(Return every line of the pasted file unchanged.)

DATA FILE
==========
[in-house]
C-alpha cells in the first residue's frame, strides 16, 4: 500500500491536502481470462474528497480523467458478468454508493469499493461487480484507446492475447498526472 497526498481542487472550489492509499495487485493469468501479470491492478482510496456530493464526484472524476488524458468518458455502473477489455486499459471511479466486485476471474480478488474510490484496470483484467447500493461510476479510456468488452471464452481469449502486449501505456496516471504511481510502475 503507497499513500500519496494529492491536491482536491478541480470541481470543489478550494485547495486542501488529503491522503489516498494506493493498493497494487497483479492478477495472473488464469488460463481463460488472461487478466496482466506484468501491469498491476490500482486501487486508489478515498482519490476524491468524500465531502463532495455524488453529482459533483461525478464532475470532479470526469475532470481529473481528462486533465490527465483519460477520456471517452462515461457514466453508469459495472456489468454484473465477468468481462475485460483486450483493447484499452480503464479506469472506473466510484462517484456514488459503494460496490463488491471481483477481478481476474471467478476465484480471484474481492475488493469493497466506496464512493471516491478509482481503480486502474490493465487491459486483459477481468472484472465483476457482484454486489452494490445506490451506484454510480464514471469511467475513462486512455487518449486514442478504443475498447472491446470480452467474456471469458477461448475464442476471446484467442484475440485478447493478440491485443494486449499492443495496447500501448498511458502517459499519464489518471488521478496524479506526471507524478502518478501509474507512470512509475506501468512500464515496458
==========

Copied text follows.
[in-house]
C-alpha cells in the first residue's frame, strides 16, 4: 500500500491536502481470462474528497480523467458478468454508493469499493461487480484507446492475447498526472 497526498481542487472550489492509499495487485493469468501479470491492478482510496456530493464526484472524476488524458468518458455502473477489455486499459471511479466486485476471474480478488474510490484496470483484467447500493461510476479510456468488452471464452481469449502486449501505456496516471504511481510502475 503507497499513500500519496494529492491536491482536491478541480470541481470543489478550494485547495486542501488529503491522503489516498494506493493498493497494487497483479492478477495472473488464469488460463481463460488472461487478466496482466506484468501491469498491476490500482486501487486508489478515498482519490476524491468524500465531502463532495455524488453529482459533483461525478464532475470532479470526469475532470481529473481528462486533465490527465483519460477520456471517452462515461457514466453508469459495472456489468454484473465477468468481462475485460483486450483493447484499452480503464479506469472506473466510484462517484456514488459503494460496490463488491471481483477481478481476474471467478476465484480471484474481492475488493469493497466506496464512493471516491478509482481503480486502474490493465487491459486483459477481468472484472465483476457482484454486489452494490445506490451506484454510480464514471469511467475513462486512455487518449486514442478504443475498447472491446470480452467474456471469458477461448475464442476471446484467442484475440485478447493478440491485443494486449499492443495496447500501448498511458502517459499519464489518471488521478496524479506526471507524478502518478501509474507512470512509475506501468512500464515496458